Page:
some years now, as the actual quantity broadcast, which varies greatly
from one country to another’. There is considerable scope
in France, where there are two educational and cultural channels,
and also in Germany and the United Kingdom, with over 20 hours of
science and technology programmes weekly. Countries such as Portugal
and Spain, on the other hand, have very few specific programmes,
with the exception of l'Aventura del Saber on TVE.
Although this Portuguese production is very popular,
it is aimed at children and there is no follow-up programme to make
the early teens more aware of questions of science. 'It is not easy
to determine which young people you are seeking to address,' points
out Piero Angela, producer of the programme SuperQuark, which has
been remarkably successful on prime-time TV on Italy's RAI station.
'The adult public is much more homogenous and, by using a simple
level of language, you can reach a mass TV audience. Among young
people, the ability to understand changes very quickly from one
age group to another – you do not speak in the same way to
a child of six, eight, ten, 12 or 14. But it is difficult to convince
people that such a limited number of young TV viewers warrants such
major investments. That said, it is certainly worth trying.'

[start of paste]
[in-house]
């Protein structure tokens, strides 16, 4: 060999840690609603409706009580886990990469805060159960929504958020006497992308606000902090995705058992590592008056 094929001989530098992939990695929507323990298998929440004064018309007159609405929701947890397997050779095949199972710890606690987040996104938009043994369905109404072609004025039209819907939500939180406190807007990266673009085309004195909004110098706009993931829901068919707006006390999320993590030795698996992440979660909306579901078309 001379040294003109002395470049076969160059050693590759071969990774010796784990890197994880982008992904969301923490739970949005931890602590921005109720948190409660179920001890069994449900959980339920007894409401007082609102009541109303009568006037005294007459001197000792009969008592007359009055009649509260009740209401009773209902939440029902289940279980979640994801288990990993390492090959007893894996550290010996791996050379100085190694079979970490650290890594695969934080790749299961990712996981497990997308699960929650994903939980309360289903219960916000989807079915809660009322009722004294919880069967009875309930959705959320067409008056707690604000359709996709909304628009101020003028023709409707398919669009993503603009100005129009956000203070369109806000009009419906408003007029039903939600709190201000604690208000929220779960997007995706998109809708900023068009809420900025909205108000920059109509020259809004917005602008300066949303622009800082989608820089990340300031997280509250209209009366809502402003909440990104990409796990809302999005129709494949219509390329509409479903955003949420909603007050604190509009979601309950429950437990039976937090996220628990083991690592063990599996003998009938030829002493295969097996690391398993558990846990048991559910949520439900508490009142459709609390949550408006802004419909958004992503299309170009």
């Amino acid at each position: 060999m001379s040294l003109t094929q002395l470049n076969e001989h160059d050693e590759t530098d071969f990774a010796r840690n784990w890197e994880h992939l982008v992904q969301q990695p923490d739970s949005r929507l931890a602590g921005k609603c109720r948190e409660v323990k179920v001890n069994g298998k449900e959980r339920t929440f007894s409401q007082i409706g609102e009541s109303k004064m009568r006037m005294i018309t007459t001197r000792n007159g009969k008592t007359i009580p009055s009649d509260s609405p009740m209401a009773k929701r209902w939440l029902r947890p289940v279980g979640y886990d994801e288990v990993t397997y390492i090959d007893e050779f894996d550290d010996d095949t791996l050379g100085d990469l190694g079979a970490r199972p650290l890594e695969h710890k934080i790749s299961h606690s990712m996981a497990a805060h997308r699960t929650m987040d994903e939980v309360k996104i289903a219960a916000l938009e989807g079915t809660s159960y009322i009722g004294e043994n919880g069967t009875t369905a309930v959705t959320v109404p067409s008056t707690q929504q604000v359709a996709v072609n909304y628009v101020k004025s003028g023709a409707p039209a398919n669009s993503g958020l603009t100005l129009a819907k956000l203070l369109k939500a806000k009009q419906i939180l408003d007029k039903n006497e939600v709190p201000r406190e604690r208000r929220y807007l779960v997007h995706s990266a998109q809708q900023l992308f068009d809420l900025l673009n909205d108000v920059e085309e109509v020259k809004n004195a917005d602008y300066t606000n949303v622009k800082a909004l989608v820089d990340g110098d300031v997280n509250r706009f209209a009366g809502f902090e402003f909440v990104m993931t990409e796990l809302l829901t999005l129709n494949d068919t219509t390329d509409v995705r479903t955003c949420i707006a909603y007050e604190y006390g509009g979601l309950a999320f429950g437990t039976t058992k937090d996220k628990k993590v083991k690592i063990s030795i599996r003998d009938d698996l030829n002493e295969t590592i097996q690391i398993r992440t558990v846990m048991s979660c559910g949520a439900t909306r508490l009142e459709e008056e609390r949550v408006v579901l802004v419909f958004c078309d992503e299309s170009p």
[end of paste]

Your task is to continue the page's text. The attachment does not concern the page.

The cost of super co-productions
With the development of ideas, document search, scouting for a location,
shooting and so forth, a good TV production does not come cheap.
As is so often true in the audio-visual industry, the solution lies
in co-production. The two science documentary experts – the
BBC and the US station Discovery –formed a partnership ten
years ago. This co-operation enabled them to raise the kind of budgets
required for an average production cost of €530 000 for a 52-minute
documentary in the United Kingdom, compared with between €130
000 and €200 000 in France.
In the super co-production league, the series
Walking with Beasts (6x30 minutes) on the evolution of mammals 65
million years ago, cost more than €11 million to make, and
was jointly financed by the BBC, Discovery, Pro7 (Germany) and TV
Asahi (Japan). It was more than two years in the making and employed
a team of 80 (most notably at the two animation studios and for
the special effects), plus transcontinental shooting in Indonesia,
South Africa, Brazil and Mexico. This flagship series, which followed
the equally popular Walking with Dinosaurs (€9.5 million),
was also an opportunity to experiment with interactivity by giving
more than 2 million British viewers the opportunity to find out
more about the scientific issues raised and the production techniques
used in making the series.
Internet complementarity is one of the new avenues being explored
by most European science programmes. The viewer is invited to log